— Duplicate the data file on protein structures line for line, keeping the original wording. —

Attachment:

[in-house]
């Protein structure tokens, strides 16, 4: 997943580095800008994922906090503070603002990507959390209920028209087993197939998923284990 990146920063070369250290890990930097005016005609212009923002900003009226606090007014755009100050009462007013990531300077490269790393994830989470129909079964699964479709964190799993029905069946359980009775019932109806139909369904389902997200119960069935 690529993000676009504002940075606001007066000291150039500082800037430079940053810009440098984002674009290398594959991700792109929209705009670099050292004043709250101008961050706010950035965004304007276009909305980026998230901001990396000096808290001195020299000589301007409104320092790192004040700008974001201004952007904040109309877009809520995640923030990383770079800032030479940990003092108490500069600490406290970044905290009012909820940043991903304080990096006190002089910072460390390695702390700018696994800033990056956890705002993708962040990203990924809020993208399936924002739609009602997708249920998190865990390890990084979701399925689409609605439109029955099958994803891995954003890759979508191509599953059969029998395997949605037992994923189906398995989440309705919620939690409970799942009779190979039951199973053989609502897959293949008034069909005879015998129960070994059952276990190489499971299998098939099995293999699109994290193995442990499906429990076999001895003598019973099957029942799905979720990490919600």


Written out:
[in-house]
């Protein structure tokens, strides 16, 4: 997943580095800008994922906090503070603002990507959390209920028209087993197939998923284990 990146920063070369250290890990930097005016005609212009923002900003009226606090007014755009100050009462007013990531300077490269790393994830989470129909079964699964479709964190799993029905069946359980009775019932109806139909369904389902997200119960069935 690529993000676009504002940075606001007066000291150039500082800037430079940053810009440098984002674009290398594959991700792109929209705009670099050292004043709250101008961050706010950035965004304007276009909305980026998230901001990396000096808290001195020299000589301007409104320092790192004040700008974001201004952007904040109309877009809520995640923030990383770079800032030479940990003092108490500069600490406290970044905290009012909820940043991903304080990096006190002089910072460390390695702390700018696994800033990056956890705002993708962040990203990924809020993208399936924002739609009602997708249920998190865990390890990084979701399925689409609605439109029955099958994803891995954003890759979508191509599953059969029998395997949605037992994923189906398995989440309705919620939690409970799942009779190979039951199973053989609502897959293949008034069909005879015998129960070994059952276990190489499971299998098939099995293999699109994290193995442990499906429990076999001895003598019973099957029942799905979720990490919600």